This, however, certainly does not show that the termination caused the illegal combination. At best, the termination merely removed an obstacle to the formation of the combination. Martin Marietta makes the illogical argument that, since its termination was a necessary prerequisite to O.K. Sand's entering into an agreement with American Aggregates, the agreement caused the termination. But the termination, as we have noted, was merely a step in a sequence. In any event, other factors can easily explain why O.K. Sand terminated Martin Marietta four months before entering into a new agreement with American Aggregates. See Greater Rockford, 998 F.2d at 402, and cases cited therein. Martin Marietta has "failed to show with a fair degree of certainty that the antitrust violation was a material and substantial factor causing their alleged injuries. Hence, the plaintiffs did not suffer an antitrust injury." Id.; cf. Indiana Grocery, 864 F.2d at 1412 ("an antitrust plaintiff opposing a motion for summary judgment must present evidence that tends to exclude the possibility that the defendant's conduct was as consistent with competition as with illegal conduct").



The decisions of the district court are AFFIRMED.


O.K. Sand is an Indiana corporation with its principal place of business in Indiana. Martin Marietta is a Delaware corporation with its principal place of business in Maryland. We have jurisdiction pursuant to 28 U.S.C. Sec. 1332


The facts of the case are thoroughly discussed in the district court's published opinion, O.K. Sand & Gravel, Inc. v. Martin Marietta Corp., 819 F.Supp. 771 (S.D.Ind.1992). We assume familiarity with these facts, and only summarize them here as necessary


The jury was instructed that the elements of the breach of agency duty claim were the existence of a particular duty; breach; damages; and proximate causation. Instr. 22. The jury was instructed that the elements of the constructive fraud were a duty between the parties by virtue of the relationship of the parties; silence or representations that were deceptive and violative of that duty; justifiable reliance; and damages. Instr. 27


The argument that O.K. Sand claims embodied its objection to application of a two-year statute of limitations to breach of duty went as follows:

In other words, my argument, if you will, your Honor, is that breach of fiduciary duty is a lesser, if you will, lesser included offense, and that breach of duty included actions that would not constitute constructive fraud, and constructive fraud must show the additional action taken for the benefit of the principal. And so that would be the difference, and therefore would--That's the reason we would argue that there be two separate counts. It goes--The reason that it has a meaning to us, and the consequences of it is that we would also be asking the court to reconsider its instruction on commissions. The court has--I think correctly--has included commissions, our entitlement to ask the jury to find commissions, return of commissions for that breach of fiduciary duty.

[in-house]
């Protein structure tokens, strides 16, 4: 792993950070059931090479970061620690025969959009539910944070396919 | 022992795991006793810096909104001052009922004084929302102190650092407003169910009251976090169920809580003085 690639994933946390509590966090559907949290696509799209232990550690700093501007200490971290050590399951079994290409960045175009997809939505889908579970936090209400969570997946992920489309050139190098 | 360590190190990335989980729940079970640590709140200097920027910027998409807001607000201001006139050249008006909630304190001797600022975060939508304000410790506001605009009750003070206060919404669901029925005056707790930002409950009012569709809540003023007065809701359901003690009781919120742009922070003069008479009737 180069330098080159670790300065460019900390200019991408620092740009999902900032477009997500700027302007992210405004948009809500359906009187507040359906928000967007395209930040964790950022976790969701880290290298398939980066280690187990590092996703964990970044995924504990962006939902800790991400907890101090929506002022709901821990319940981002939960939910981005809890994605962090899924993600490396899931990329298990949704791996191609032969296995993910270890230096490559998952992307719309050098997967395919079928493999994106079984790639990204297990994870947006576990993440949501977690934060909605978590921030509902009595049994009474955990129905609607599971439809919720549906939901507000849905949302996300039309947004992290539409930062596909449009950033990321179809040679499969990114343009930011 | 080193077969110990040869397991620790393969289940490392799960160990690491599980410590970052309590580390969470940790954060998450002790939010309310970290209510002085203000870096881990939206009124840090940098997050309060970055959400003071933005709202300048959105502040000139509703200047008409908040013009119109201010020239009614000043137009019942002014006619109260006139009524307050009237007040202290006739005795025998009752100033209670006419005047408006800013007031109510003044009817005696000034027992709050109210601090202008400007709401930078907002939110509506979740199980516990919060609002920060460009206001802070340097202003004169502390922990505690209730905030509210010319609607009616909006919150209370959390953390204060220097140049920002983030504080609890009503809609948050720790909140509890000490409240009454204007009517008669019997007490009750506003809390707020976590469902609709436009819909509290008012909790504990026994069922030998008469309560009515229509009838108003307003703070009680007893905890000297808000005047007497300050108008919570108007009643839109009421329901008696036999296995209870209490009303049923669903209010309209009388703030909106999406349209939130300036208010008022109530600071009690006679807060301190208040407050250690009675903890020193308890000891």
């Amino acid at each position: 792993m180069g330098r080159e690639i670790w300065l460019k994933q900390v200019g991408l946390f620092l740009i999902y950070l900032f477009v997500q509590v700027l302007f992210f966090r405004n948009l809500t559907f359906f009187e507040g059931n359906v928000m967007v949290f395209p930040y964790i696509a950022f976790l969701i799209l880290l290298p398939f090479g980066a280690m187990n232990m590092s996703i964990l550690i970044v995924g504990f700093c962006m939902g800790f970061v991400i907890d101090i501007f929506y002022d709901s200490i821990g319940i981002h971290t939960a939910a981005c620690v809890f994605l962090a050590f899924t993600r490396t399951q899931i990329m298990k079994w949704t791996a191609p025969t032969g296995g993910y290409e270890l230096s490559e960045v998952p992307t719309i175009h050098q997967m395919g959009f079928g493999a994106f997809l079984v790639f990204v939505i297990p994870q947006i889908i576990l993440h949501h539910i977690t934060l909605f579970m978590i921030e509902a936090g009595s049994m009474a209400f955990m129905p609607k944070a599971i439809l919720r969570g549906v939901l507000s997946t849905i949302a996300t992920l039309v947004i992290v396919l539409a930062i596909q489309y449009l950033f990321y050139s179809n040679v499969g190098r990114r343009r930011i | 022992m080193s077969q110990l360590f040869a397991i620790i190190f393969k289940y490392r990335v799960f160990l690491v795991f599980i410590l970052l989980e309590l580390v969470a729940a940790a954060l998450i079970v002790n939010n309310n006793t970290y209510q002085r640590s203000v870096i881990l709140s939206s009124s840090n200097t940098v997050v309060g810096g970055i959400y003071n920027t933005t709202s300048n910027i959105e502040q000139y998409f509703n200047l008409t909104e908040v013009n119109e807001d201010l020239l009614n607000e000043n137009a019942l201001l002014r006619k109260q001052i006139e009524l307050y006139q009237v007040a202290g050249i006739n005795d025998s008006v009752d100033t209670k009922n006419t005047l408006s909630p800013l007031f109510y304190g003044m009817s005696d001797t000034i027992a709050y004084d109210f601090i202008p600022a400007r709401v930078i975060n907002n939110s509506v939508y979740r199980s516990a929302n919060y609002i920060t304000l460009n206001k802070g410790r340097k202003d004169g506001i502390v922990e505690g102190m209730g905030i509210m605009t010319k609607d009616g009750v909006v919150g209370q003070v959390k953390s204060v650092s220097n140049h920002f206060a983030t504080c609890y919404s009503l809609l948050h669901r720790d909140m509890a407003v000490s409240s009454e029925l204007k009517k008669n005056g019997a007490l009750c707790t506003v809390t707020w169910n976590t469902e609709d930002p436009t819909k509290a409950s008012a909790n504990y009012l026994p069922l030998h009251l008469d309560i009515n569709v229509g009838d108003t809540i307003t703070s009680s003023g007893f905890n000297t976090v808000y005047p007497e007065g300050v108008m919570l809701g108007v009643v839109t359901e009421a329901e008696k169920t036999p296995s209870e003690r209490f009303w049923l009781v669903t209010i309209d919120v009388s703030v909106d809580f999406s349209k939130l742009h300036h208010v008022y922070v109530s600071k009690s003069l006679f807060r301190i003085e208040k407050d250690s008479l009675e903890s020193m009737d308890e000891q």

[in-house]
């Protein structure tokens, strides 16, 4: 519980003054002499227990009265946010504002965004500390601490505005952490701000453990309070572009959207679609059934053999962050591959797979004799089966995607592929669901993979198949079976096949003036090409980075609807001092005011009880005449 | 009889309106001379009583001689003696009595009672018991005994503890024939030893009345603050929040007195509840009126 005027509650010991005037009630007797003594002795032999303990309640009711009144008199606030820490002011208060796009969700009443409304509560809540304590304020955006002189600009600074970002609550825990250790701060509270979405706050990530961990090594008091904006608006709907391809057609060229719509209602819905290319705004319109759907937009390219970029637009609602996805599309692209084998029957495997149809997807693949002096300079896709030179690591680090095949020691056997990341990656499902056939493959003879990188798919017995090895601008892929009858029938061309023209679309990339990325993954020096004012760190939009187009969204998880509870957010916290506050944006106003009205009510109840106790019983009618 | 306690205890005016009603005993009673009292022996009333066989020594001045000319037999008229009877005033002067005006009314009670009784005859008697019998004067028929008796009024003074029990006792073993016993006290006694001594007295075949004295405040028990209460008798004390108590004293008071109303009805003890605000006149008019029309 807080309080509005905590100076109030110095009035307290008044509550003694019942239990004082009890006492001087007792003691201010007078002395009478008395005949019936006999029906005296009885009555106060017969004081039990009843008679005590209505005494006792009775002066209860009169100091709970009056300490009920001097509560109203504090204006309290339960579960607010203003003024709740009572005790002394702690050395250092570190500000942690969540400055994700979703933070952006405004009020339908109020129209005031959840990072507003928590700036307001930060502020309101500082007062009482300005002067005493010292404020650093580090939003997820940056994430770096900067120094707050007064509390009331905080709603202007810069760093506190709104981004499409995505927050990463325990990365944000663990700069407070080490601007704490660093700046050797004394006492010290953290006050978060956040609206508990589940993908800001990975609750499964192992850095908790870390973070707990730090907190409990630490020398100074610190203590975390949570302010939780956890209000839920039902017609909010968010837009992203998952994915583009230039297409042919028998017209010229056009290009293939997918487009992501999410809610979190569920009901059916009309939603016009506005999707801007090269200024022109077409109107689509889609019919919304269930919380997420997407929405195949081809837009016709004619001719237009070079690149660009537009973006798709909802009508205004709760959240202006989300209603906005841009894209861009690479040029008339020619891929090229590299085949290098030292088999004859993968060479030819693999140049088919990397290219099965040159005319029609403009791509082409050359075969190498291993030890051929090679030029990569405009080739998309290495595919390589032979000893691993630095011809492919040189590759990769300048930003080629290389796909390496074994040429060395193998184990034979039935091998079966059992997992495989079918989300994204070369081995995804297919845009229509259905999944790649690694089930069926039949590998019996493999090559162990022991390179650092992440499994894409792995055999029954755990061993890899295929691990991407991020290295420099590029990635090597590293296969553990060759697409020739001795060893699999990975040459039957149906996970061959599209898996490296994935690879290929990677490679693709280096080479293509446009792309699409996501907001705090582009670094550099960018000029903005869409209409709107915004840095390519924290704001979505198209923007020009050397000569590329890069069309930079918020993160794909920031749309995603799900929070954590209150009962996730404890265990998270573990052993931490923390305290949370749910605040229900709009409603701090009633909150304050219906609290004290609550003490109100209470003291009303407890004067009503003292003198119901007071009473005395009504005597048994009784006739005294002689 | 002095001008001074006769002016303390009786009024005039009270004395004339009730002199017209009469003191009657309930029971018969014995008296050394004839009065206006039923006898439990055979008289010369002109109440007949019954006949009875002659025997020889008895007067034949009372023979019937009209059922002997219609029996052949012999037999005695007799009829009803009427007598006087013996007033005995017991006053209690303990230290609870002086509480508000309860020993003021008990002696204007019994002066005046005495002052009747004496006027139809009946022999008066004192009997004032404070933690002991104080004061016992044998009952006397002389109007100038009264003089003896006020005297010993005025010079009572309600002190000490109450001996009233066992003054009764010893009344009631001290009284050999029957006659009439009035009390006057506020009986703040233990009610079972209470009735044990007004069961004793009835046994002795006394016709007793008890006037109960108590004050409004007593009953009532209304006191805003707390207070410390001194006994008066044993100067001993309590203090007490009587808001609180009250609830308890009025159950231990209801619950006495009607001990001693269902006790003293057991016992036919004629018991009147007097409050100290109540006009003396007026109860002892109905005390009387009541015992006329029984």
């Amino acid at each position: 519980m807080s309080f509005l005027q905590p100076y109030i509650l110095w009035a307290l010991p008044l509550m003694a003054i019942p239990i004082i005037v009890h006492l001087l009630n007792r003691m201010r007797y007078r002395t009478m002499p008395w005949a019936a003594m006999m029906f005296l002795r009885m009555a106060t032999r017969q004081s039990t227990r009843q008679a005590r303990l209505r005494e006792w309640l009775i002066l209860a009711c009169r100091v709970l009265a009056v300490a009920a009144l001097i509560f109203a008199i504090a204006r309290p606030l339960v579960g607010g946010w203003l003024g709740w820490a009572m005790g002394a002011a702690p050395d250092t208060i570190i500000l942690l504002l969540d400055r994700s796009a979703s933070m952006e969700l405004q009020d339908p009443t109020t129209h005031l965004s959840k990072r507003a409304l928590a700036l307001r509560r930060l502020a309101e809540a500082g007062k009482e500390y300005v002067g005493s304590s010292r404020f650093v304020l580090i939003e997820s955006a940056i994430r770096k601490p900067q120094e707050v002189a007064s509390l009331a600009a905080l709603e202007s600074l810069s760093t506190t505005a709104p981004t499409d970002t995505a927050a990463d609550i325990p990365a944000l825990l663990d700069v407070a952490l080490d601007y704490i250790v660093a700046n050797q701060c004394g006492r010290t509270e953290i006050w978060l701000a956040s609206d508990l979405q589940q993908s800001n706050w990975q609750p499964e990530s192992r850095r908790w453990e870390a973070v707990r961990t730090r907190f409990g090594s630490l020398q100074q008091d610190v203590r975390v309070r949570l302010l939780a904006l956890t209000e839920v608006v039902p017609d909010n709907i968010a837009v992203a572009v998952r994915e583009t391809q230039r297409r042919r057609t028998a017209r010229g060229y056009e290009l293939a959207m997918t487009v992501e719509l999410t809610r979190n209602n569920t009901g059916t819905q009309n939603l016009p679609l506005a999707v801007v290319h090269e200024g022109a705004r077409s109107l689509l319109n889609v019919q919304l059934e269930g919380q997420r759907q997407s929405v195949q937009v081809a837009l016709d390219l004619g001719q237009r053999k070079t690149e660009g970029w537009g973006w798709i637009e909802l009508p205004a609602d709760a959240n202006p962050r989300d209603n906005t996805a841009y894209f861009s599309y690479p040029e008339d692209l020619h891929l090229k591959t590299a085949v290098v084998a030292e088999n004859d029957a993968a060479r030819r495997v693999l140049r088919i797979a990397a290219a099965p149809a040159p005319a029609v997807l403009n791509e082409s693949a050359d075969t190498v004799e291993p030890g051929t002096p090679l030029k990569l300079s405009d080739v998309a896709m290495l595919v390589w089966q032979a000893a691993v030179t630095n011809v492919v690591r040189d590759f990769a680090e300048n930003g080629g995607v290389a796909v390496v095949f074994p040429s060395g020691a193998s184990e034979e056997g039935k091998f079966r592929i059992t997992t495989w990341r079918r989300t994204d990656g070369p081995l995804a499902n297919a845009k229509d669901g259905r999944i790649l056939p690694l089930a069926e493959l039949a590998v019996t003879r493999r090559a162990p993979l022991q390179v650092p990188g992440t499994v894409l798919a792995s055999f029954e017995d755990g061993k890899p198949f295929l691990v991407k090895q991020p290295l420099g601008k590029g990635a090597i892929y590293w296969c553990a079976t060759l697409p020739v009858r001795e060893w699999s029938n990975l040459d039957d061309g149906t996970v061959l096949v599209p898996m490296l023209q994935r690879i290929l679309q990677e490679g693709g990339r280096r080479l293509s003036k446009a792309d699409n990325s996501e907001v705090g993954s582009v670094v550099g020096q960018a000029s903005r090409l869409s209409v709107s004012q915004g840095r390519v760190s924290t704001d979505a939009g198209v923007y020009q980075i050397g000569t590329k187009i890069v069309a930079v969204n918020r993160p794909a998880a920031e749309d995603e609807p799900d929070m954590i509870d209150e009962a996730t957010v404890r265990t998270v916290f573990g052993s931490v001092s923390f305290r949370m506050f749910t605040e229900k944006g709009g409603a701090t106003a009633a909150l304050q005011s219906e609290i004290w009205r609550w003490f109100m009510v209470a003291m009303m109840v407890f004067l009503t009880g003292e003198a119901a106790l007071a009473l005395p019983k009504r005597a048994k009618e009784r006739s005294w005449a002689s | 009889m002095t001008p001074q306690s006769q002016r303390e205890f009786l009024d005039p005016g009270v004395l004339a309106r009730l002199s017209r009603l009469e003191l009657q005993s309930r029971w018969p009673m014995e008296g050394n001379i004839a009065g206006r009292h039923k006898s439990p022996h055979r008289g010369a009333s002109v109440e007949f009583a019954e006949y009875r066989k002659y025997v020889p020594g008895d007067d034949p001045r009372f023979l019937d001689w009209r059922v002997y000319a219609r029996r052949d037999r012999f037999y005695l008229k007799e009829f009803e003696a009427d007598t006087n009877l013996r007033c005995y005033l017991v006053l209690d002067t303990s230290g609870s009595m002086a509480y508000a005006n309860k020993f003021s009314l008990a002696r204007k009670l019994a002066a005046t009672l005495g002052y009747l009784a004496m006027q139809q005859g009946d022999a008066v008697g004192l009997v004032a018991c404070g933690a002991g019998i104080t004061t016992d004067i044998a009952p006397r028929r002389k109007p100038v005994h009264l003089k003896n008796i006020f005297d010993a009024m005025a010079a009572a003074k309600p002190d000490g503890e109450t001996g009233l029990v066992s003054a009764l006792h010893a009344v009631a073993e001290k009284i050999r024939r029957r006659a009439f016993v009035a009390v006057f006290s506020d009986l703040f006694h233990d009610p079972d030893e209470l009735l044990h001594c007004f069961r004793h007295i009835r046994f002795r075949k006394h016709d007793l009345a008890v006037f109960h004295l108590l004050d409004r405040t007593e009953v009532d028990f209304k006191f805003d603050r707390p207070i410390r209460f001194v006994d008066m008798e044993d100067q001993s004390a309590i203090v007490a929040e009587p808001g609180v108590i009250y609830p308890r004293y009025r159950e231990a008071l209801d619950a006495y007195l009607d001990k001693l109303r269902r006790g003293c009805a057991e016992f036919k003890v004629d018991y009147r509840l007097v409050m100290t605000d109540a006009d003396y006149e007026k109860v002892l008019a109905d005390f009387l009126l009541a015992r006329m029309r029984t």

Case law also--I will be happy the give the court case law and Storey on Equity and three other treatises that establish that fraud as well, and breach of duty is again a lesser included, that even more serious constructive fraud gives rise to a cause of action for the damages, if you will, to return commissions as well, so we would be seeking return of the commissions on the fraud count as well.

You say the damages, we would be seeking the same damage in both places under two separate theories. We understand that we can't recover the damages twice; we must elect a remedy after the jury comes back, That's the basis for both causes of action.

Tr. at VIII-9.


The remainder of the instruction concerned O.K. Sand's equitable argument that the statute of limitations did not apply because Martin Marietta had fraudulently concealed the facts giving rise to a cause of action


O.K. Sand also claimed that the district court erred when it entered a directed verdict against O.K. Sand on its claim for punitive damages. O.K. Sand admits that the issue would only be relevant if we reversed the jury's findings of liability. Since we affirm the district court with respect to liability, we do not need to consider this question of damages


The district court held that Martin Marietta lacked standing to bring this claim, although we affirm on the ground that Martin Marietta has failed to allege an antitrust injury. For discussion of the relationship between antitrust standing and antitrust injury, see Greater Rockford Energy and Technology v. Shell Oil, 998 F.2d 391, 394-96 & n. 7 (7th Cir.1993), cert. denied, --- U.S. ----, 114 S.Ct. 1054, 127 L.Ed.2d 375 (1994); Local Beauty Supply, Inc. v. Lamaur, Inc., 787 F.2d 1197, 1201 (7th Cir.1986); P. Areeda and H. Hovenkamp, Antitrust Law (1993 Supp.) p 334.3